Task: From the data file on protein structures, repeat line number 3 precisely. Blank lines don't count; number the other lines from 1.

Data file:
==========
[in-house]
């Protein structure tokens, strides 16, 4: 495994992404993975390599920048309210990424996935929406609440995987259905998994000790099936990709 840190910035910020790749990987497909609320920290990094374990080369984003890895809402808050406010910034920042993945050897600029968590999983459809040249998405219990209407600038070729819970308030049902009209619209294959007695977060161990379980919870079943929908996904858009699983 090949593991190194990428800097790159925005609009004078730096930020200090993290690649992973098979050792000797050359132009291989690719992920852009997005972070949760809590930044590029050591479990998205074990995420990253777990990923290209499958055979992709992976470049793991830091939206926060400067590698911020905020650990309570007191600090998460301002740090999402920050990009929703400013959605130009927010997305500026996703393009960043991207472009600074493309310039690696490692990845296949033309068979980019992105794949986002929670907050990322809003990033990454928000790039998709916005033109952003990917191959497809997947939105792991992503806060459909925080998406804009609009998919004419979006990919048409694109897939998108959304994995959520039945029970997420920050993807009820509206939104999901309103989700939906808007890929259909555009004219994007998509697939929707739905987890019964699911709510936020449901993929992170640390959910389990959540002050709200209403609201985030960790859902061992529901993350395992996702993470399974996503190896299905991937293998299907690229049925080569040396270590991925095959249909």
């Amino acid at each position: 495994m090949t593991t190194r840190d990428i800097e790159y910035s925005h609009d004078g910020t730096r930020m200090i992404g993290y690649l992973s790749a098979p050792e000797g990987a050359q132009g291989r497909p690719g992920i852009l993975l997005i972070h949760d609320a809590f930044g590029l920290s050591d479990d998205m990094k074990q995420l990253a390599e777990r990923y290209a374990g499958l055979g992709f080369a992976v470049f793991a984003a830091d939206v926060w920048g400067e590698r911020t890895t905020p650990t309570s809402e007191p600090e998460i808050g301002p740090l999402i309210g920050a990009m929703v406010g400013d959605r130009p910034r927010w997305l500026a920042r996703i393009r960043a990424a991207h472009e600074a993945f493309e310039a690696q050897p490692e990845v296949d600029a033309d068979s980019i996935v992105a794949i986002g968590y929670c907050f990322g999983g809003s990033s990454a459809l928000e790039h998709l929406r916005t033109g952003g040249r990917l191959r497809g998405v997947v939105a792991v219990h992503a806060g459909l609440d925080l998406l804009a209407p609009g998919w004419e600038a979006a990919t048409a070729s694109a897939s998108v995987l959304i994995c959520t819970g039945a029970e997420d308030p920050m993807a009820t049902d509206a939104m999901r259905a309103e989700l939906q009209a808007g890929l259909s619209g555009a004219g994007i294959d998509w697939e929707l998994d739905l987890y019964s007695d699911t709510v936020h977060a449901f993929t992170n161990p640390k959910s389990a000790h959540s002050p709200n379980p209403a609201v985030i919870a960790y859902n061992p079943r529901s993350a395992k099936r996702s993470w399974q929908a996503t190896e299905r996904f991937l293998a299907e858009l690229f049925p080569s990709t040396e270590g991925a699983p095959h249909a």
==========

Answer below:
């Amino acid at each position: 495994m090949t593991t190194r840190d990428i800097e790159y910035s925005h609009d004078g910020t730096r930020m200090i992404g993290y690649l992973s790749a098979p050792e000797g990987a050359q132009g291989r497909p690719g992920i852009l993975l997005i972070h949760d609320a809590f930044g590029l920290s050591d479990d998205m990094k074990q995420l990253a390599e777990r990923y290209a374990g499958l055979g992709f080369a992976v470049f793991a984003a830091d939206v926060w920048g400067e590698r911020t890895t905020p650990t309570s809402e007191p600090e998460i808050g301002p740090l999402i309210g920050a990009m929703v406010g400013d959605r130009p910034r927010w997305l500026a920042r996703i393009r960043a990424a991207h472009e600074a993945f493309e310039a690696q050897p490692e990845v296949d600029a033309d068979s980019i996935v992105a794949i986002g968590y929670c907050f990322g999983g809003s990033s990454a459809l928000e790039h998709l929406r916005t033109g952003g040249r990917l191959r497809g998405v997947v939105a792991v219990h992503a806060g459909l609440d925080l998406l804009a209407p609009g998919w004419e600038a979006a990919t048409a070729s694109a897939s998108v995987l959304i994995c959520t819970g039945a029970e997420d308030p920050m993807a009820t049902d509206a939104m999901r259905a309103e989700l939906q009209a808007g890929l259909s619209g555009a004219g994007i294959d998509w697939e929707l998994d739905l987890y019964s007695d699911t709510v936020h977060a449901f993929t992170n161990p640390k959910s389990a000790h959540s002050p709200n379980p209403a609201v985030i919870a960790y859902n061992p079943r529901s993350a395992k099936r996702s993470w399974q929908a996503t190896e299905r996904f991937l293998a299907e858009l690229f049925p080569s990709t040396e270590g991925a699983p095959h249909a």